As for the eating: In both instances, my Flatizza crust was thin and well-charred, yet curiously gummy in a manner that more forgiving reviewers might call "chewy." The undercarriage was nearly flavorless, which isn't the worst fate that can befall a cheap pizza. The crust could have used some salt, but at least it wasn't greasy or marred by fake butter or spray-on garlic juice or anything. It upheld the Subway bread tradition by benignly supporting the toppings.
The too-sweet sauce tasted like it came from a school cafeteria ketchup pump into which someone had poured simple syrup and maybe a bit of oregano dust. It was also suspiciously thick, but otherwise inoffensive. The cheese was bright-white, industrial-grade shredded mozzarella turned intermittently golden brown by the oven; it looked nice and tasted like salt.
The pepperoni was pretty nasty—it reminded me of a Slim Jim, which sounds awesome, but you know how sometimes wine is praised for having barnyard notes? This situation was the opposite, where a foodstuff tastes like something great, but in a bad way. The pepperoni seemed old and gamy. You shouldn't order the pepperoni Flatizza.
Should you order the spicy-Italian Flatizza instead? Hey, I'm not in charge of you, man. But sure, go ahead. The salami's actually pretty good. It shares its six-inch square with that rank pepperoni, which is a problem, but it's duly spicy and flavorful and easily identifiable as real salami rather than just the generic "Italian lunchmeat" I feared. It was a little flabby and would have benefitted from some direct exposure to the heating element rather than hiding beneath the cheese, but it was still very respectable.
The verdict: I'm OK with living in a Flatizza'd world—they don't make me angry in the way some stupid foods do—but I'll certainly never eat another one.
THE WAFFLE TACO
This is an extraordinarily stupid food, even by Taco Bell's standards. Why on earth would you ever eat breakfast at Taco Bell? Oh wait, I'm not here to judge you. So all right, Taco Bell sells breakfast now, and that's perfectly reasonable. They are aggressively promoting the Waffle Taco as the star of this new morning menu, so I tried both the sausage and bacon versions, even though I wasn't feeling very hungry or repulsive, because Carla Gordon's final requests were the same as any other mother's: Look after your sister, reconsider law school, and be the most comprehensive Waffle Taco journalist you can be.
A Waffle Taco costs $2.59 plus tax. At that price, it's really only fair to ask a food to have one or two redeeming qualities, and the Waffle Taco almost squeaked by on the virtue of the shockingly competent eggs. I'm used to my fast-food eggs arriving in disk form, but the stuff in the Waffle Taco seemed like real scrambled eggs.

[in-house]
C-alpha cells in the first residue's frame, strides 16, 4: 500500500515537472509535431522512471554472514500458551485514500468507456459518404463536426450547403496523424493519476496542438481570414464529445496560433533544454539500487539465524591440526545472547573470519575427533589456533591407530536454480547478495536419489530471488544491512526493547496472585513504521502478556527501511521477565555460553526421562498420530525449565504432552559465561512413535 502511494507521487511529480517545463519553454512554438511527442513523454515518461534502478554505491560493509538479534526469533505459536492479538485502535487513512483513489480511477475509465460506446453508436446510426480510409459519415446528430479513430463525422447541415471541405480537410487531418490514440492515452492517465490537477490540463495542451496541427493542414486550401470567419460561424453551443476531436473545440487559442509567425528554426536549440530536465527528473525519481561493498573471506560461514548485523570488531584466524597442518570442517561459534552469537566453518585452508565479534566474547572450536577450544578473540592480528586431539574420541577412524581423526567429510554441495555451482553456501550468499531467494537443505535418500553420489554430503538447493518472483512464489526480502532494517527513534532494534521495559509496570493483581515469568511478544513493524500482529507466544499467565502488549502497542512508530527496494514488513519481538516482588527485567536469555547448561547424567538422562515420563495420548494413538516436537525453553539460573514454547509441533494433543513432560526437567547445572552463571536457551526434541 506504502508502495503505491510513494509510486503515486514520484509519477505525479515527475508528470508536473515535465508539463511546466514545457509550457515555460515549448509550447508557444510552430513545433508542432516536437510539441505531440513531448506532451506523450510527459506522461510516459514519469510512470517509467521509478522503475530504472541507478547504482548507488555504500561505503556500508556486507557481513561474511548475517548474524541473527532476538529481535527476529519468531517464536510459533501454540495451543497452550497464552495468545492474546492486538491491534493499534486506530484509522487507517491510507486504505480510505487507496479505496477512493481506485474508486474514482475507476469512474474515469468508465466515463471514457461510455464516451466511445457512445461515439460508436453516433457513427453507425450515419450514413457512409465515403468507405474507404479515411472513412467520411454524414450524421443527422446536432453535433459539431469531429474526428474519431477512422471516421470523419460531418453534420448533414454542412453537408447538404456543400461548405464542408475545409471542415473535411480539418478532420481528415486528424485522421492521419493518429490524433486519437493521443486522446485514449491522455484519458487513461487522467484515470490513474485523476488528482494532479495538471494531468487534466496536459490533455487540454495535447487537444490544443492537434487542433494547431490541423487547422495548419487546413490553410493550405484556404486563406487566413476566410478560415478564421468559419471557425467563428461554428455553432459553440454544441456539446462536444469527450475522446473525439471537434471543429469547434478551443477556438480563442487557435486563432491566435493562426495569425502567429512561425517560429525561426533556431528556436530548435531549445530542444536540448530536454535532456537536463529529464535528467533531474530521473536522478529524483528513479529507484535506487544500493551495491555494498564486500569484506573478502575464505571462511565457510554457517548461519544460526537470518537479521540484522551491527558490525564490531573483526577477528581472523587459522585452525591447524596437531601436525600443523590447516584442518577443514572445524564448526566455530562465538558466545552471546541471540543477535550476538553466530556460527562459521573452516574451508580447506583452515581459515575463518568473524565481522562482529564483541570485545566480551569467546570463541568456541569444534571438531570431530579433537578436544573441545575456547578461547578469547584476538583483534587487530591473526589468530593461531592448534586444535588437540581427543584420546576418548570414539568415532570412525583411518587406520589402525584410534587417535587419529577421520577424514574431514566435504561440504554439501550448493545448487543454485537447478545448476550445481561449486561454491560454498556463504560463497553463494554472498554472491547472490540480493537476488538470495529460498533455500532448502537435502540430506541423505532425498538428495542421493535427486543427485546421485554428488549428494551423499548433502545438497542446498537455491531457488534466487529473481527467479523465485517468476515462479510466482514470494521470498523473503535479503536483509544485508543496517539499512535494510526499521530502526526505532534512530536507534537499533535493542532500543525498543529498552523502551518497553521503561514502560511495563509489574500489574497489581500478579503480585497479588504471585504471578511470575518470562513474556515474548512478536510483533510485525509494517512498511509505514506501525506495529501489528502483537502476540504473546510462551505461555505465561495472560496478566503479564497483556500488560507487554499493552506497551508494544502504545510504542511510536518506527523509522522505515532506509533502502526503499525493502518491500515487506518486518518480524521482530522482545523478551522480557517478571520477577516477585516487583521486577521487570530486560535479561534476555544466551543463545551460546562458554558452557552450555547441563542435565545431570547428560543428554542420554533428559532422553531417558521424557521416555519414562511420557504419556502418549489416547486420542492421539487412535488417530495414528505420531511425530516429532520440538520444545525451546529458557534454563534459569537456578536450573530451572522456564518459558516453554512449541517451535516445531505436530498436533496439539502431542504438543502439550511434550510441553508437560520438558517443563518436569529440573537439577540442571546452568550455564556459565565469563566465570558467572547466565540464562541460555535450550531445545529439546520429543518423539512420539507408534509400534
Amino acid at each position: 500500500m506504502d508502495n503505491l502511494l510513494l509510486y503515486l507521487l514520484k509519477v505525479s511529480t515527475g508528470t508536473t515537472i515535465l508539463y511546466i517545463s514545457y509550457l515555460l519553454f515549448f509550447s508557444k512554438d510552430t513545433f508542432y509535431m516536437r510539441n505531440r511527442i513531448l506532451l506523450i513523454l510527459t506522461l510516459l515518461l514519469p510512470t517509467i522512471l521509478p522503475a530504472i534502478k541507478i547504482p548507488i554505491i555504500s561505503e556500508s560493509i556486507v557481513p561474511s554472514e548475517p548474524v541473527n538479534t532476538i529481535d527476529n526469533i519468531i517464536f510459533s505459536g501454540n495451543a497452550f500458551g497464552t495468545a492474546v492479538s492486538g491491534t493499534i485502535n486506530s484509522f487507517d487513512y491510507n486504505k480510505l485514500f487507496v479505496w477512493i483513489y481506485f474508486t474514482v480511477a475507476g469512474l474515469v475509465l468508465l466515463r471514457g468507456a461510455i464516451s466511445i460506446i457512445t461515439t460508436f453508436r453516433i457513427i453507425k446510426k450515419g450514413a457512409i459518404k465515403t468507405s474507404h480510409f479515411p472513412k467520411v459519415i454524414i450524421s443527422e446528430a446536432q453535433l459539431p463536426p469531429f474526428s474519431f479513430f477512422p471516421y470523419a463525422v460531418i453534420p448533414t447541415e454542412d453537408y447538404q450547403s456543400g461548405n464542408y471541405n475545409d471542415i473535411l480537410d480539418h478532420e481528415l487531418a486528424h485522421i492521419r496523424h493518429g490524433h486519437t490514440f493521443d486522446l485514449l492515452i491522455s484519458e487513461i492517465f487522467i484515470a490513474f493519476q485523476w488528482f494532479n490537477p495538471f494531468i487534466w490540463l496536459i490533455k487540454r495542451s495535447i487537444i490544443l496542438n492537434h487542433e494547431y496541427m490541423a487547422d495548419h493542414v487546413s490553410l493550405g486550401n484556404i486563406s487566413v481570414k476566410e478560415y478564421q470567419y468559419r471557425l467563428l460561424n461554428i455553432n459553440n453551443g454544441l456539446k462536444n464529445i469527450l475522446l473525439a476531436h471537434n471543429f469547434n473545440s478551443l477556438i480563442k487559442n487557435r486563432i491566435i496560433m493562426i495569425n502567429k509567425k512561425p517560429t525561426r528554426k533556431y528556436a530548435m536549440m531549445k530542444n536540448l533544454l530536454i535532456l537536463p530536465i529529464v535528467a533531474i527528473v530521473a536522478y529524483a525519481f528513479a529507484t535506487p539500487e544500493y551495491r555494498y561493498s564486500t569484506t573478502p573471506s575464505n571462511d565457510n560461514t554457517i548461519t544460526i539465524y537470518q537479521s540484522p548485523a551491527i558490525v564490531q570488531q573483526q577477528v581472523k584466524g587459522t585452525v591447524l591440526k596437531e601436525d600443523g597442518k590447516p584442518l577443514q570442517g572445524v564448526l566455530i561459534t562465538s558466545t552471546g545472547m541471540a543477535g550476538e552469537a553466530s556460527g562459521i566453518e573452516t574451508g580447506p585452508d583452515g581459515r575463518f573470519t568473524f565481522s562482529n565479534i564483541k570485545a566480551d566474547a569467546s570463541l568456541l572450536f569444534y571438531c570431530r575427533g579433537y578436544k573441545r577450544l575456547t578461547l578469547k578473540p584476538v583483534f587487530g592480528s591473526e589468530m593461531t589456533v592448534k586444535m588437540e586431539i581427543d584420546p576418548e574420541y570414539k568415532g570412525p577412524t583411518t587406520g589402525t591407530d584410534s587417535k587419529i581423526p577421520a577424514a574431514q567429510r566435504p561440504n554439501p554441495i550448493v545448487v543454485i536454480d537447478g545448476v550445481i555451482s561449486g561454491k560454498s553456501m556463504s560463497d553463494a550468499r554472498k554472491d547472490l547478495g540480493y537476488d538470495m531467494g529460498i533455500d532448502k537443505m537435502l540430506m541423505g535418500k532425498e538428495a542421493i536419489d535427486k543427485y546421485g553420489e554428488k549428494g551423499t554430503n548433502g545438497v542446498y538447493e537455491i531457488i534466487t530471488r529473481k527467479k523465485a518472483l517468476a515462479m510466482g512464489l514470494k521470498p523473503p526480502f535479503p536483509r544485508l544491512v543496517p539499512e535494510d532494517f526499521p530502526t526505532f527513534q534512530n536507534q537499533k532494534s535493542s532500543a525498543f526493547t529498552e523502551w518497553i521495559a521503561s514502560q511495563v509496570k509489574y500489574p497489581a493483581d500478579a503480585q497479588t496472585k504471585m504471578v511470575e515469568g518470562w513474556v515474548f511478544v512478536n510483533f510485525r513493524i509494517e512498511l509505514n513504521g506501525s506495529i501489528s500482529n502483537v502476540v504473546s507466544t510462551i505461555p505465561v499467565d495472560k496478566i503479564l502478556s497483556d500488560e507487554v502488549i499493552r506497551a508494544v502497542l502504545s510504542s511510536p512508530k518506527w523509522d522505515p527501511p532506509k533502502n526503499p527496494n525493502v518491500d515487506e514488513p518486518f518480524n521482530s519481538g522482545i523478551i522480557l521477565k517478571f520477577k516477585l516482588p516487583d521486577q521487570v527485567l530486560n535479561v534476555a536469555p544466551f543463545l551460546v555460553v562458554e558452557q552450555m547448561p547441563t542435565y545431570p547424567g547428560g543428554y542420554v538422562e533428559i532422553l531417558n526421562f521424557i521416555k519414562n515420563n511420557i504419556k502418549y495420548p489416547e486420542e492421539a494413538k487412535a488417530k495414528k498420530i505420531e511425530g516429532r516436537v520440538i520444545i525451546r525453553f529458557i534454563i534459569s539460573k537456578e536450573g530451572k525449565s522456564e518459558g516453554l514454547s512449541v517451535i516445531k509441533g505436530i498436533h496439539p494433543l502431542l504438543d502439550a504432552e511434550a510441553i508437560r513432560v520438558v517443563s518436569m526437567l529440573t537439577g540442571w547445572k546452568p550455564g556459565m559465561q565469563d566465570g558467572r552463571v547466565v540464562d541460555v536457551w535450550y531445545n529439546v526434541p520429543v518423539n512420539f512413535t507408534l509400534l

The waffle shell was, of course, an abomination: spongy and too sweet by half, it resembled cotton candy that had been pressed into some kind of WaffleBoard available in the Home Depot edible-wall section. The meats were better than the waffles, but everything's better than those waffles, and as it happens, the meats were shitty. The bent-sausage patty was big and adequately spiced, but it was rubbery and ruined by several little pockets of cartilaginous gristle.
The Bacon WT was even more F'd. No bacon strips, just scattered flecks of the sort of meat sprinkles that belong on a 99-cent frozen pizza and nowhere near the breakfast of a man with $2.59 at his disposal. There was salty yellow liquefied cheese all over the damn thing, too. Waffle Tacos also come with little tubs of Taco Bell's sad stab at maple syrup, and isn't that a perfectly depressing reminder of where this whole handbag is headed?
You know that old saying, "Look, pal, if you're having breakfast at Taco Bell, I… I just don't know what to tell you"? Let's update that to, "If you're having breakfast at Taco Bell, stick to the eggs and never speak to me again."
NOMINAL WINNER: FLATIZZA
DEFINITE LOSER: SOCIETY
Will Gordon loves life and tolerates dissent. He lives in Cambridge, Mass., and has visited all of the other New England states, including, come to think of it, Vermont. Find him on Twitter@WillGordonAgain.
Illustration by Jim Cooke.